America has a serial killer. Most recently, it has claimed the life of one of our own students at Cornell.
1994. A young man was brutally beaten with a paddle, body-slammed and kicked in the chest repeatedly over the duration of a week. The resulting injuries were broken ribs, a lacerated kidney, a lacerated liver, his chest, neck, back, and arms so badly bruised that the counter coroner advised the family not to look at the body and brain bleeding, from which he ultimately died.
2011. A young man was kidnapped, blindfolded and kept restrained at the wrists and ankles with zip ties and duct tape. He was then brought to a location where he was intoxicated to the point of unconsciousness. He was found dead, still tied up on a couch, covered in his own vomit.
2019. The most recent offense is painfully detailed in the lawsuit on behalf of Antonio Tsialas and his family: A slow, winding, perilous walk with other pledge candidates through seven rooms of the Phi Kappa Psi fraternity house. Each freshman was accompanied by brothers and their encouragements to drink copious amounts of that room’s respective alcoholic conquest. And somehow, Antonio was found in a gorge, a mile away, alone.
Contrary to an extensive history, the killer remains elusive. An accumulating mountain of evidence sits against the perpetrator, but still the jury can never seem to come to the consensus of “guilty.” Instead, they squint and point to phantoms such as “structural issues,” “juvenile binge drinking,” “irresponsibility” and “excessive partying.” They dish out community service, warnings and lofty reforms which have a habit of reverting back to pointlessness after a couple of years.
And I get it; to some extent, the problems with fraternities are structural. The very architecture of these organizations is dangerous, as those who built them did so with problematic intentions and with rotten wood that was caving from the start. This history is hardly a viable excuse for the toll it continues to take on so many universities, so many families, so many friends and classmates. Remodeling is always in order, but also, and perhaps more importantly, structures alone don’t have the capacity to kill. We do. At some point we must force ourselves to acknowledge this — that there is a very tangible, very human force at the base of so much disaster.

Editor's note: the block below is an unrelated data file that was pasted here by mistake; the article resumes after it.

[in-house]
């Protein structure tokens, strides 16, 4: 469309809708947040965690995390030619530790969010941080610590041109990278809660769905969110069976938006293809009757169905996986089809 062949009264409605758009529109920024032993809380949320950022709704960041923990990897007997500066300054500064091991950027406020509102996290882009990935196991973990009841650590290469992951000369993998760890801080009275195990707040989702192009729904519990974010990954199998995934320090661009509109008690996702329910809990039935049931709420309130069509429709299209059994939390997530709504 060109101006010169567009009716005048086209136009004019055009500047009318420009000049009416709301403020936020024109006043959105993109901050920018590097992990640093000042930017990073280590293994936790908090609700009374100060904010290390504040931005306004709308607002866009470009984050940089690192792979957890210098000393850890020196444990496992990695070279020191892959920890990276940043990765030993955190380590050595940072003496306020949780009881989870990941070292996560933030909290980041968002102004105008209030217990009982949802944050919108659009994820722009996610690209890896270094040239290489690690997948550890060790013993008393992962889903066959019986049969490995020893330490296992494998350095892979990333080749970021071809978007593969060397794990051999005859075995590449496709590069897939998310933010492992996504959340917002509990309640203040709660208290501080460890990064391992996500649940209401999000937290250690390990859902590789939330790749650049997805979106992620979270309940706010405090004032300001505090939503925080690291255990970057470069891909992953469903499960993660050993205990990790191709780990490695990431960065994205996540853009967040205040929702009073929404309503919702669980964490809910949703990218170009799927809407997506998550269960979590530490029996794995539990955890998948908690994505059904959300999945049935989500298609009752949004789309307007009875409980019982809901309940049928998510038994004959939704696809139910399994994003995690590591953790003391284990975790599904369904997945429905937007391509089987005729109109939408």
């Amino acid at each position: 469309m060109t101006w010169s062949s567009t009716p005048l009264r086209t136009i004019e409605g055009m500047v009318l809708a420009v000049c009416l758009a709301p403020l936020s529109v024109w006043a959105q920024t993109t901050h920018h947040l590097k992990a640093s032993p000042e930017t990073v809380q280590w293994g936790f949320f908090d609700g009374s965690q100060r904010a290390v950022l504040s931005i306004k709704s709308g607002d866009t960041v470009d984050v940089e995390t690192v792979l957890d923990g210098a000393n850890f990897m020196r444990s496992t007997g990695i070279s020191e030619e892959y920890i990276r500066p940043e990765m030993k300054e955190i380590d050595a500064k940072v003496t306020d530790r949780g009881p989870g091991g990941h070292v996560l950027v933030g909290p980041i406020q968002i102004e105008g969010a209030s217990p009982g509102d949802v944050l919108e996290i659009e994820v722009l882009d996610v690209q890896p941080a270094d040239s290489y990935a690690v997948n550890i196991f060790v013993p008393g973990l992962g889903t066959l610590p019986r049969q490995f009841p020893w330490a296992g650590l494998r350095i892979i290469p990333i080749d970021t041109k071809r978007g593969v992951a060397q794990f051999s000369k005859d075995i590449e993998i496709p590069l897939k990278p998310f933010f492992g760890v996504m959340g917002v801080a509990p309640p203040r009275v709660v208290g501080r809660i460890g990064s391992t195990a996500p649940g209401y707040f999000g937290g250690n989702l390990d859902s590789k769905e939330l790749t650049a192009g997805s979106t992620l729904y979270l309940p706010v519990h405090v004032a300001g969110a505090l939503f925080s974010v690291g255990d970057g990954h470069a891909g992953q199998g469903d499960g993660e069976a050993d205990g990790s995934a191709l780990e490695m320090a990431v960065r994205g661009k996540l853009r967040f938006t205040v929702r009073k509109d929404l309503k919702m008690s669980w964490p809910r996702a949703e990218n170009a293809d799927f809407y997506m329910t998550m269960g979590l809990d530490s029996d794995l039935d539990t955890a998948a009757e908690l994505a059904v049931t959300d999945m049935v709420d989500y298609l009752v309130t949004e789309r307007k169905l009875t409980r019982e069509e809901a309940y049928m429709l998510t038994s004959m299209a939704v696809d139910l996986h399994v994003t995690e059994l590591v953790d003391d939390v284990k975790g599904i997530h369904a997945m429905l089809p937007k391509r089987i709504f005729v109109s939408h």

I think what’s so difficult to accept about the violence of hazing, or of fraternities in general, is the fact that we know the people within the Greek system, more often than not, don’t have intentions of inflicting harm. They’re our classmates. Our friends. They helped you study for orgo. They buy jackets for the homeless during Christmas time. They’re not bad guys, and definitely not murderers.
And yet, a student’s body was found in the gorge. Even those who were fortunate enough to trade his position for a particularly nasty hangover spent the night hunched, hurting and half-awake over a dormitory toilet instead.
The missing puzzle piece seems to lie within the fact that no one involved in hazing is acting as they normally would, much less as they should. They are emboldened, enraged, subjugated, wrongfully humiliated, coerced, and elevated through the lawless, morally warped group psychology that haunts the very concept of fraternities. There is a banality to their evil. That this can all take place without some targeted, malicious intent exposes the dark and perplexing truth that fraternities have their entirely ‘own mentality,’ one that seems eerily parallel to discussions of the Stanford Prison and Milgram experiments and reveals “the ease with which regular people, if given too much power, could transform into ruthless oppressors.”
And so there are no rules in frat houses. There are no morals or lack thereof. There’s only the machine of ‘brotherhood’ and all the practices that are justified as a requirement for that machine to operate. It’s a machine that lures willing, enthusiastic underclassmen in masses to big houses with a trail of promises, the conditions of which remain veiled until you find yourself immersed in them in some basement without your phone, surrounded by other kids who were also instructed to lie about their whereabouts to friends who might ask. They guarantee brotherhood, vow their loyalty, assure social success, happiness, clout, networking and everything else you could hope for. Over and over they remind you how good everything will be if you just do as you’re told, if you prove to them that you can take it, that you’re willing to give up your dignity and sanity for a couple weeks and not tell anyone because it’ll be so worth it, eventually. And when those weeks come to an end, you have the coming years together to tend to your wounds, as you all ascend the ranks and are bestowed with the power and responsibility of continuing the cycle of abuse, laughing as you watch your past selves drink themselves silly, following orders through their vomit and dips in and out of consciousness. Not out of malice, but out of tradition.
The first president of Cornell University, Andrew Dickson White, was a strong proponent of fraternities. He cited them as a wonderful opportunity to teach self-governance to young men. Within five years of the appearance of fraternities at the university, Cornell became home to the first fraternity-related death in American history. Since then, presidents have continued to condemn “careless and tragic errors” born out of “the dangers of undergraduate thoughtlessness.”
Mistakes, while deeply unfortunate, are unavoidable. Still, it’s troubling that as an institution praised for academic excellence, we refuse to learn from them.
Alecia Wilk is a sophomore in the College of Arts and Sciences. She can be reached at email@example.com. Girl, Uninterrupted runs every other Friday this semester.